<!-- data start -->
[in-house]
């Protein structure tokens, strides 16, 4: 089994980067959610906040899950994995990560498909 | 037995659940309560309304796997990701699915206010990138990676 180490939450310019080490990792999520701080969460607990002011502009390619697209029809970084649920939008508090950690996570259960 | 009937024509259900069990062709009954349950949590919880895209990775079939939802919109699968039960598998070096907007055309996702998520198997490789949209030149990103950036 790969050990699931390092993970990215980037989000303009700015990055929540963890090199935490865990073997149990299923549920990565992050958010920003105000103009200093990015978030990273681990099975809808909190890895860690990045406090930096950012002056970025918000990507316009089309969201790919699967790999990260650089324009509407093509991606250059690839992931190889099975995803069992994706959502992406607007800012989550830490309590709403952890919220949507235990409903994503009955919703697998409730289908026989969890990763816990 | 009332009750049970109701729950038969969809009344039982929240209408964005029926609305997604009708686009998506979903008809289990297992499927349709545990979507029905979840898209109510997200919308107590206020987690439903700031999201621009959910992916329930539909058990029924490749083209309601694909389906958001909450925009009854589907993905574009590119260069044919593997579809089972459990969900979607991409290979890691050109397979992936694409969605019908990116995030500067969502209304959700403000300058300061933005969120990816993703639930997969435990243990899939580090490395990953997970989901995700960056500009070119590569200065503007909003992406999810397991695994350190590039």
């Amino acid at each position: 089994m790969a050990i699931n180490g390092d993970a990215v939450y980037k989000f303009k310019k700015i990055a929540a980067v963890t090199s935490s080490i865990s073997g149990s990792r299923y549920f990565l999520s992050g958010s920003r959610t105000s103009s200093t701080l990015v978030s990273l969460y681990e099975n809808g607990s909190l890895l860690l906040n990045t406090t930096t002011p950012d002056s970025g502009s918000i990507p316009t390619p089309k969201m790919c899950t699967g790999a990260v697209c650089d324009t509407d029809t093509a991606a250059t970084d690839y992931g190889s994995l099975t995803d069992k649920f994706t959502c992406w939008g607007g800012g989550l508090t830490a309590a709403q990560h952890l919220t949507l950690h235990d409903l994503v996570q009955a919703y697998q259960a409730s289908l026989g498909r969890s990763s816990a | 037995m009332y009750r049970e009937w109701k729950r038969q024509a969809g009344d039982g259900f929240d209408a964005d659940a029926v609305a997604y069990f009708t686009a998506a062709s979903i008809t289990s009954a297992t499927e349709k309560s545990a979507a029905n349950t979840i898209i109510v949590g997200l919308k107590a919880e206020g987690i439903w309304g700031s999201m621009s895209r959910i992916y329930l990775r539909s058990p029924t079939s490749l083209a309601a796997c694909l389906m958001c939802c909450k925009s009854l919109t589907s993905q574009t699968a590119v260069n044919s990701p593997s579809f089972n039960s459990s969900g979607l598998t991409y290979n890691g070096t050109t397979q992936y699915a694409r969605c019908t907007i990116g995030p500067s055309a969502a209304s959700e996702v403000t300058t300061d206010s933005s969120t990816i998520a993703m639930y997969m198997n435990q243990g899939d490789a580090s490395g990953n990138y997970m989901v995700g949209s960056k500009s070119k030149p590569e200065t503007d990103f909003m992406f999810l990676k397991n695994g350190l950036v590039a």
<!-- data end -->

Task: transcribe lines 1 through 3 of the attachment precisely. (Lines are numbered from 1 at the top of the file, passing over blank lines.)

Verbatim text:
[in-house]
């Protein structure tokens, strides 16, 4: 089994980067959610906040899950994995990560498909 | 037995659940309560309304796997990701699915206010990138990676 180490939450310019080490990792999520701080969460607990002011502009390619697209029809970084649920939008508090950690996570259960 | 009937024509259900069990062709009954349950949590919880895209990775079939939802919109699968039960598998070096907007055309996702998520198997490789949209030149990103950036 790969050990699931390092993970990215980037989000303009700015990055929540963890090199935490865990073997149990299923549920990565992050958010920003105000103009200093990015978030990273681990099975809808909190890895860690990045406090930096950012002056970025918000990507316009089309969201790919699967790999990260650089324009509407093509991606250059690839992931190889099975995803069992994706959502992406607007800012989550830490309590709403952890919220949507235990409903994503009955919703697998409730289908026989969890990763816990 | 009332009750049970109701729950038969969809009344039982929240209408964005029926609305997604009708686009998506979903008809289990297992499927349709545990979507029905979840898209109510997200919308107590206020987690439903700031999201621009959910992916329930539909058990029924490749083209309601694909389906958001909450925009009854589907993905574009590119260069044919593997579809089972459990969900979607991409290979890691050109397979992936694409969605019908990116995030500067969502209304959700403000300058300061933005969120990816993703639930997969435990243990899939580090490395990953997970989901995700960056500009070119590569200065503007909003992406999810397991695994350190590039």
């Amino acid at each position: 089994m790969a050990i699931n180490g390092d993970a990215v939450y980037k989000f303009k310019k700015i990055a929540a980067v963890t090199s935490s080490i865990s073997g149990s990792r299923y549920f990565l999520s992050g958010s920003r959610t105000s103009s200093t701080l990015v978030s990273l969460y681990e099975n809808g607990s909190l890895l860690l906040n990045t406090t930096t002011p950012d002056s970025g502009s918000i990507p316009t390619p089309k969201m790919c899950t699967g790999a990260v697209c650089d324009t509407d029809t093509a991606a250059t970084d690839y992931g190889s994995l099975t995803d069992k649920f994706t959502c992406w939008g607007g800012g989550l508090t830490a309590a709403q990560h952890l919220t949507l950690h235990d409903l994503v996570q009955a919703y697998q259960a409730s289908l026989g498909r969890s990763s816990a | 037995m009332y009750r049970e009937w109701k729950r038969q024509a969809g009344d039982g259900f929240d209408a964005d659940a029926v609305a997604y069990f009708t686009a998506a062709s979903i008809t289990s009954a297992t499927e349709k309560s545990a979507a029905n349950t979840i898209i109510v949590g997200l919308k107590a919880e206020g987690i439903w309304g700031s999201m621009s895209r959910i992916y329930l990775r539909s058990p029924t079939s490749l083209a309601a796997c694909l389906m958001c939802c909450k925009s009854l919109t589907s993905q574009t699968a590119v260069n044919s990701p593997s579809f089972n039960s459990s969900g979607l598998t991409y290979n890691g070096t050109t397979q992936y699915a694409r969605c019908t907007i990116g995030p500067s055309a969502a209304s959700e996702v403000t300058t300061d206010s933005s969120t990816i998520a993703m639930y997969m198997n435990q243990g899939d490789a580090s490395g990953n990138y997970m989901v995700g949209s960056k500009s070119k030149p590569e200065t503007d990103f909003m992406f999810l990676k397991n695994g350190l950036v590039a």